The body is made out of aluminum like a mag light and it feels solid! Here’s a //“>link if you wish to check it out!

Two days later- the flash light is here! It’s only sunset, but I have to see if this thing works!


I found one right away, but it didn’t light up like I imagined that it would… I’ll try it after dark!


Much better! This is going to be great to keep the tomato worms in check!!  The funny part about this is I handed the flashlight to my wife to let her find a worm too… she looked behind me about 2 feet and there was a scorpion!


The scorpion was maybe 1.5 inches long.  It was the first one that I’ve seen here in quite a while, although I shouldn’t be surprised… I do live in the Mojave Desert. The next time that I go out to the garden I will make sure to put shoes on!

While I am writing about the garden, I will add an update and some pictures.

Since I have a koi pond  which needs to have a portion of it’s water changed weekly, I do a lot of the watering of the garden directly from the pond. The garden seems to like the extra nutrients (especially the tomatoes!)

I have two varieties of tomatoes this year- I guess they both could be described as large cherry tomatoes (1′ to 1.5″) With the addition of the pond water these plants have completely overgrown the area I planted them in, but they don’t seem to mind (as it is so intensely sunny here, it may actually help them!)


“blue berries”


“purple bumblebee” not quite purple yet!


“Madhu Ras” Honey melon from India


Ali Baba Watermelon


Toothache plant

This plant I planted on a whim and then forgot about it until I saw the flowers! It is also called  “Electric Daisy” Chewing on a flower of this plant will make your mouth go numb, while it almost feels like electrical shocks on your tongue while you chew it. It will also make you drool like a hound dog at a barbecue!  I did try this once… probably won’t again!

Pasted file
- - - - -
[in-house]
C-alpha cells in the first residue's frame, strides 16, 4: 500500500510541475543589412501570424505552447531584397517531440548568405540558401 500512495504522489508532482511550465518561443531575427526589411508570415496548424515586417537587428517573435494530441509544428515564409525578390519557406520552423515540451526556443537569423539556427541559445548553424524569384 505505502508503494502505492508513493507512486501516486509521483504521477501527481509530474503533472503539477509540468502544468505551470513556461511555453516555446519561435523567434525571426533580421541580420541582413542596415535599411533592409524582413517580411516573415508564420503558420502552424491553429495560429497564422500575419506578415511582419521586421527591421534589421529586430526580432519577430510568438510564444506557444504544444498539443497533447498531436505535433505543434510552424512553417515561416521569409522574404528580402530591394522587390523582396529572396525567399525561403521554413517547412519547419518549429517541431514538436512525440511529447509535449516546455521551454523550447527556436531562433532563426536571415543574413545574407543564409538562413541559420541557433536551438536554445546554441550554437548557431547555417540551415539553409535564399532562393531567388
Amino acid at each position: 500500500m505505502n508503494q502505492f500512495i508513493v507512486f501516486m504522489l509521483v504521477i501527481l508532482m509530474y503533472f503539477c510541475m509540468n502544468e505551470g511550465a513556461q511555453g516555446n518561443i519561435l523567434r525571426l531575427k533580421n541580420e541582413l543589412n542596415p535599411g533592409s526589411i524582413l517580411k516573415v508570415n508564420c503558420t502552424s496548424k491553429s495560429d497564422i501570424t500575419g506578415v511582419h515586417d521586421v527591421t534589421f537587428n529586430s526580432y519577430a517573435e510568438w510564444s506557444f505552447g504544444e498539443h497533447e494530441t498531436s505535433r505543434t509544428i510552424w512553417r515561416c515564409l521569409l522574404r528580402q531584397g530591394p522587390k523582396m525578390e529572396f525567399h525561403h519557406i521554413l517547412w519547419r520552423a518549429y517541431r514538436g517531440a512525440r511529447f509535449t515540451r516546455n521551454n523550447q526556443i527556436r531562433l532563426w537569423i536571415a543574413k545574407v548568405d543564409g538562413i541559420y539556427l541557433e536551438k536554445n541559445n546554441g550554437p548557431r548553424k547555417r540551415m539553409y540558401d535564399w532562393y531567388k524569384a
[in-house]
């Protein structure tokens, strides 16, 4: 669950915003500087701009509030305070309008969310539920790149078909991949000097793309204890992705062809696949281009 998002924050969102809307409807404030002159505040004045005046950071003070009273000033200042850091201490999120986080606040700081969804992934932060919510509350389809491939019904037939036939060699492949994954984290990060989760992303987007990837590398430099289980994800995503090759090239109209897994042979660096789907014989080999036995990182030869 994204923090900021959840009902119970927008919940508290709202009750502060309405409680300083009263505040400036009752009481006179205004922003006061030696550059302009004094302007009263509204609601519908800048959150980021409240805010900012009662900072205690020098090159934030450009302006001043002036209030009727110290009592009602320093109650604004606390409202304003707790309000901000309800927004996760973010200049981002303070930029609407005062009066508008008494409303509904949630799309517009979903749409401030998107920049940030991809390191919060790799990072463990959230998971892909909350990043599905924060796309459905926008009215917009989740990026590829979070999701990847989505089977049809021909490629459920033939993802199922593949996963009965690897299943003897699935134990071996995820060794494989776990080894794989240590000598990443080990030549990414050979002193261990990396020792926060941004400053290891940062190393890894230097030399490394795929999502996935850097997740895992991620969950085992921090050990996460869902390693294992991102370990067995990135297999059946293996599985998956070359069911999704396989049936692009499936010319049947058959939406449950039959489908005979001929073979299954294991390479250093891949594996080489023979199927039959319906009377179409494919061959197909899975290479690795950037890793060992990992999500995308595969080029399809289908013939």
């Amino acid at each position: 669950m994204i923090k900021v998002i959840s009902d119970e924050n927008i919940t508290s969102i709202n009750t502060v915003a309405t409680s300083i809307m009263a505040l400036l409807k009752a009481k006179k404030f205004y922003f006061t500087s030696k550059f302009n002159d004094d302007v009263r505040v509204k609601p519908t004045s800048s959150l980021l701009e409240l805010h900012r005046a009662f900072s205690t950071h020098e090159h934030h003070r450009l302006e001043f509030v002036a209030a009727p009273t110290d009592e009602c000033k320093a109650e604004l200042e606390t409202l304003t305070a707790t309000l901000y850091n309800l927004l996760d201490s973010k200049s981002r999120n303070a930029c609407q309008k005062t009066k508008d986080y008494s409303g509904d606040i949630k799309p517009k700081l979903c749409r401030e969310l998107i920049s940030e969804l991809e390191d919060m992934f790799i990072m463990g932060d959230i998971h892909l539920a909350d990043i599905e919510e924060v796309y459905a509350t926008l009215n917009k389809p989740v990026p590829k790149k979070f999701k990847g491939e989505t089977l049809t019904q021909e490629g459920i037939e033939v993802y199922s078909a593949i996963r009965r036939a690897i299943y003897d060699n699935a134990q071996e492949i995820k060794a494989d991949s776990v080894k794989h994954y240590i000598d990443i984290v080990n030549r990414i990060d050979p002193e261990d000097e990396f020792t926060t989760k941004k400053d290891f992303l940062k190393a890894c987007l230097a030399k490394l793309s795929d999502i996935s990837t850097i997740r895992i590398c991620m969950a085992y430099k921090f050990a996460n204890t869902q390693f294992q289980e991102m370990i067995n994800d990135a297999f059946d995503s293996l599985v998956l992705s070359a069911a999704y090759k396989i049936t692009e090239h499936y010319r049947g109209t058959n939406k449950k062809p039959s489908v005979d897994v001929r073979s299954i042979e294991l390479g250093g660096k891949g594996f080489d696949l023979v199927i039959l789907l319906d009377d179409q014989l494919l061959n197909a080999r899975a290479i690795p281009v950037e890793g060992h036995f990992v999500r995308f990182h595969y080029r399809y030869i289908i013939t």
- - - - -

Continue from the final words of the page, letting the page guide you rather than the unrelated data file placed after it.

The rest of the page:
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The Elements of Pizza

I’ve always enjoyed making things myself. Whether I am roasting coffee, curing bacon or making a pizza, if you learn to do it yourself it is going to be fresher and (hopefully) just the way you like it! Plus there is that feeling of satisfaction that you get when you realize that you can make this! I like that feeling and I don’t think that I will never change, but I’m also always looking to improve on what I’ve  learned.     When I first noticed the book “The Elements of Pizza” available  – I knew right away that I wanted to review it! My pizza making skills are not bad, we make pizza quite a bit, but what I feel needs improving  is my crusts. They are all ok, but I want a more flavorful,  lighter and crisper crust. Looks like I picked a good book to read!

Book Review
The Elements of Pizza
Ken Forkish


In reading this book, I hoped to improve my dough making skills and pick up some new techniques… from the first dough ball I made using this book, my pizza crust has really improved!  My crusts now have better taste, and are lighter and have a better texture. I have always used a stand mixer to mix my dough,  but I have learned how easy it is to mix by hand – which surprisingly takes very little time actually mixing / kneading.  Without mentioning to my children that I was using a different recipe, both commented to me that the crust on our pizza was really great and please make this again!
This book was an easy read, with great pictures that are printed on nicely weighted paper.

Besides dough, there are other sections on sauces,  toppings, entire specialty pizzas, and cooking, (Especially using a peel and stone!)
If you are looking to improve  your pizza skills, I highly recommend this  book!

FTC disclaimer:  The opinions that I have stated in my review are entirely my own, and were not influenced by any third party. I received this book from Blogging For Books In exchange for an honest review.

If you are a fellow blogger  that likes to read, I highly suggest checking out their website

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It’s so hot today that I’m smoking…

…Bacon, that is!  Here in Apple Valley we are under an excessive heat warning until Wednesday of this week. Tomorrow’s highs are supposed to be between 103 and 113 degrees Fahrenheit! The temperature today so far is 100f.

I have been curing bacon this week and today is smoking day, so I will just sit in the shade by the pond and take it easy!